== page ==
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Crucifix

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NEWS
By Joe Mathews and Joe Mathews,SUN STAFF | June 23, 1998
This summer, Stephanie Olden of Pigtown goes on trial for destroying Jesus.Her day in court may offer the last chance for resolving a neighborhood feud so heated it seems likely to be seared into urban legend. The tale of how Christ fell in Pigtown involves a 10-foot crucifix, a federal empowerment zone, a vacant lot and a slain barmaid.At the center of the dispute is a mystery: What was in Olden's heart when she walked into the vacant lot last month and pushed the crucifix? The giant cross tumbled over and landed face down, scarring the legs and breaking both arms of the plaster Jesus statue that had been nailed to it.For the next 13 days, it rained in Baltimore.
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NEWS
Susan Reimer | September 11, 2011
It was the song "Greensleeves" that drew Shirley Dempsey-Kahn into the Goodwill store that December morning. It reminded her of her first trip to London as a child, with her father, a naval officer, and her mother. She would be returning in January, and she thought to buy herself an extra piece of luggage. The kind with a handle and wheels and an expandable compartment. The kind of suitcase flight attendants favor. In a jumble of luggage in the corner of the store, she found exactly what she wanted: a nearly new Travel Pro carry-on bag. It cost only $8, plus tax. She couldn't believe her luck.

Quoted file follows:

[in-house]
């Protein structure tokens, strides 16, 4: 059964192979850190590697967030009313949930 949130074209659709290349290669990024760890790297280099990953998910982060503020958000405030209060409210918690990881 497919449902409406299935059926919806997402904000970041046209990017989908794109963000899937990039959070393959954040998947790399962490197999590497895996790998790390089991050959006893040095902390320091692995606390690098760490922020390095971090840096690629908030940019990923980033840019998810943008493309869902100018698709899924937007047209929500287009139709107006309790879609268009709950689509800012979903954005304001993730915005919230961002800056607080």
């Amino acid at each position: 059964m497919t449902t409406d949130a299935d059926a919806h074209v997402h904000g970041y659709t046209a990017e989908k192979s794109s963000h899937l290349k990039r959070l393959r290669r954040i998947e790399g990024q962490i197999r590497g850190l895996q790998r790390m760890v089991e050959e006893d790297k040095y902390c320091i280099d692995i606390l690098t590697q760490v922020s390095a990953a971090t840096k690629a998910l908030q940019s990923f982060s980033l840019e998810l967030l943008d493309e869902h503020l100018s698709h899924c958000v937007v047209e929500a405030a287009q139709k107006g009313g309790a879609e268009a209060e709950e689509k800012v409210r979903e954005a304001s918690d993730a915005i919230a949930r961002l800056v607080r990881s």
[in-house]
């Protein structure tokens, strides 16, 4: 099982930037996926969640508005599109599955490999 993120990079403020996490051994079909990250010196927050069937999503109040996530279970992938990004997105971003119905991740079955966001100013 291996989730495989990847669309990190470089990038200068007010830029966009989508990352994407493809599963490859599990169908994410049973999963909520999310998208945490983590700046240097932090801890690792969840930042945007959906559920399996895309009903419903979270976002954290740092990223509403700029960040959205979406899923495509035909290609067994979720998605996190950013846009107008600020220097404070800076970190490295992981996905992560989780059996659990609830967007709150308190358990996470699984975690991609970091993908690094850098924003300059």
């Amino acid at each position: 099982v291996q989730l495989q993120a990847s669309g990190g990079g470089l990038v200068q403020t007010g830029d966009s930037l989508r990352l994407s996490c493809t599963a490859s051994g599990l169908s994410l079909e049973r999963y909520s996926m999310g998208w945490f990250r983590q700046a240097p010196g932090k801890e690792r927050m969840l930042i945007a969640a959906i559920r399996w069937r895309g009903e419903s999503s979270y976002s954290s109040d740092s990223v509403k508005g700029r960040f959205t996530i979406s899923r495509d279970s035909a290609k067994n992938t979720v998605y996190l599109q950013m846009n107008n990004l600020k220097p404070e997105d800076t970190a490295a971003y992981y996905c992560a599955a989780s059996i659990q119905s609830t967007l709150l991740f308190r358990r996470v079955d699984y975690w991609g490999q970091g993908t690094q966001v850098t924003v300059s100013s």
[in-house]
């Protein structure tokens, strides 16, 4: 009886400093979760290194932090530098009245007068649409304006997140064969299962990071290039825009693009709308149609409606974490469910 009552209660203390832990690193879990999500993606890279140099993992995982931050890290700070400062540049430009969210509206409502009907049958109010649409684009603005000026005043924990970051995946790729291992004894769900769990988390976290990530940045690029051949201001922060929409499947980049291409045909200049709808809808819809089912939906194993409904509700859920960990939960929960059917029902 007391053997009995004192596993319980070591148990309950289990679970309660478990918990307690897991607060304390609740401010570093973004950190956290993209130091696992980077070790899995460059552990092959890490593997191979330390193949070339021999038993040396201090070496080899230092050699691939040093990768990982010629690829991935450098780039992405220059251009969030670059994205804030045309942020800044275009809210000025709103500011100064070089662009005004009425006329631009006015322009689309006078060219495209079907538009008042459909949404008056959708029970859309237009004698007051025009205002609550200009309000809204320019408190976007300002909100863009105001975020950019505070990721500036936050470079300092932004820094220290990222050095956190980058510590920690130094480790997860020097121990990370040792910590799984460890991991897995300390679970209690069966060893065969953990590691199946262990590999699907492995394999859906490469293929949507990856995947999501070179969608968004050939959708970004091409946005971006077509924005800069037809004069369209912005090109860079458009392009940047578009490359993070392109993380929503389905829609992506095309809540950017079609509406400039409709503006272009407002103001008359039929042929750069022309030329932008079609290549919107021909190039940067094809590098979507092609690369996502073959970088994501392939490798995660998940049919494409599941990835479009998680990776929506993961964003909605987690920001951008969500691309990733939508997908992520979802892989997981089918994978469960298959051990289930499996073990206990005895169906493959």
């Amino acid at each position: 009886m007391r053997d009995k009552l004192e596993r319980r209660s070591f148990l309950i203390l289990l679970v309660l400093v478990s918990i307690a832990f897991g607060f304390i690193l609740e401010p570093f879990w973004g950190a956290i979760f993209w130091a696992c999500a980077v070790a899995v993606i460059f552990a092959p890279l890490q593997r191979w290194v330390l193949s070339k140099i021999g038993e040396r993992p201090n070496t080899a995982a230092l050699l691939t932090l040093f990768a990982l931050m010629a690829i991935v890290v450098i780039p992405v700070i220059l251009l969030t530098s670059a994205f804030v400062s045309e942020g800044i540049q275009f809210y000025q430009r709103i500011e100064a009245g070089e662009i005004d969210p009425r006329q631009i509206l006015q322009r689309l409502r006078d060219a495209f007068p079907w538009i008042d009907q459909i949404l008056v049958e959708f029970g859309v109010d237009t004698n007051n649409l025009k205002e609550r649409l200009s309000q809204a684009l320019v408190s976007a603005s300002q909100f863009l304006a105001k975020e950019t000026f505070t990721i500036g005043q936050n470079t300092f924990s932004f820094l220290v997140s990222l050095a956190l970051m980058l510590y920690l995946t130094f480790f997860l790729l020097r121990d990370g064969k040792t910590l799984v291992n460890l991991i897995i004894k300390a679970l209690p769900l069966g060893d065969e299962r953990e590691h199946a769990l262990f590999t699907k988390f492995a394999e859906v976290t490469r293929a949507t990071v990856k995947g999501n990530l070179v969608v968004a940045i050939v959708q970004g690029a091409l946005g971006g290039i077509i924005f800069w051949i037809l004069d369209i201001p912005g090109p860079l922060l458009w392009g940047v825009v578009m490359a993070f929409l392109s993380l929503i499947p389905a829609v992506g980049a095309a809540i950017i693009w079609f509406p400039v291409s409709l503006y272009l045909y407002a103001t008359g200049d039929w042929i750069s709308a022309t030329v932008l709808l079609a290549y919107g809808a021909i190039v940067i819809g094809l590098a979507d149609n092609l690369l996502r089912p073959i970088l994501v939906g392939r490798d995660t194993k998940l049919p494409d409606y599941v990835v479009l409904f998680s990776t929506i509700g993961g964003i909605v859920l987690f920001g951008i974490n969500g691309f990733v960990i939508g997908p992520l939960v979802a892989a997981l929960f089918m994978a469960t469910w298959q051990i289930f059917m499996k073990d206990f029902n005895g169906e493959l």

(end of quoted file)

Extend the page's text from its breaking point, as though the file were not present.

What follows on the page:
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NEWS
By DAN FESPERMAN and DAN FESPERMAN,Sun Foreign Staff | October 3, 1995
BERLIN -- When the gregariously noisy Volk of Bavaria gather to shout and sing at this time of year, it usually has something to do with one of their two great passions: the foaming beer of Oktoberfest or the Bayern Muenchen soccer team.This fall the fiercest roars have been saved for the sake of religion, with Bavarians vowing loudly and angrily to keep the cross in the classroom.The shouting started last month when Germany's highest court, citing the constitutional separation of church and state, overturned a Bavarian state law requiring that a crucifix be displayed in every school classroom.
NEWS
By Shirley Dempsey-Kahn | September 11, 2011
I am at southside mall just before the big day in December of 2001, my rust-spotted RAV-4 parked in front of Goodwill, when my favorite holiday music starts up over the loudspeaker. "Greensleeves" always brings to mind the first time I heard it. Bagpipes and drums had awakened me in my hotel on my very first trip to London. When I looked out the window, below me marched a small parade of men wearing kilts, and I later learned the tune they played was a somber "Greensleeves. " Today it reminds me that, besides new Christmas tree lights, I could use luggage for my upcoming sixth trip to London, this time with the College of Notre Dame of Maryland.
NEWS
Susan Reimer | September 11, 2011
It was the song "Greensleeves" that drew Shirley Dempsey-Kahn into the Goodwill store that December morning. It reminded her of her first trip to London as a child, with her father, a naval officer, and her mother. She would be returning in January, and she thought to buy herself an extra piece of luggage. The kind with a handle and wheels and an expandable compartment. The kind of suitcase flight attendants favor. In a jumble of luggage in the corner of the store, she found exactly what she wanted: a nearly new Travel Pro carry-on bag. It cost only $8, plus tax. She couldn't believe her luck.
NEWS
By Shirley Dempsey-Kahn | September 11, 2011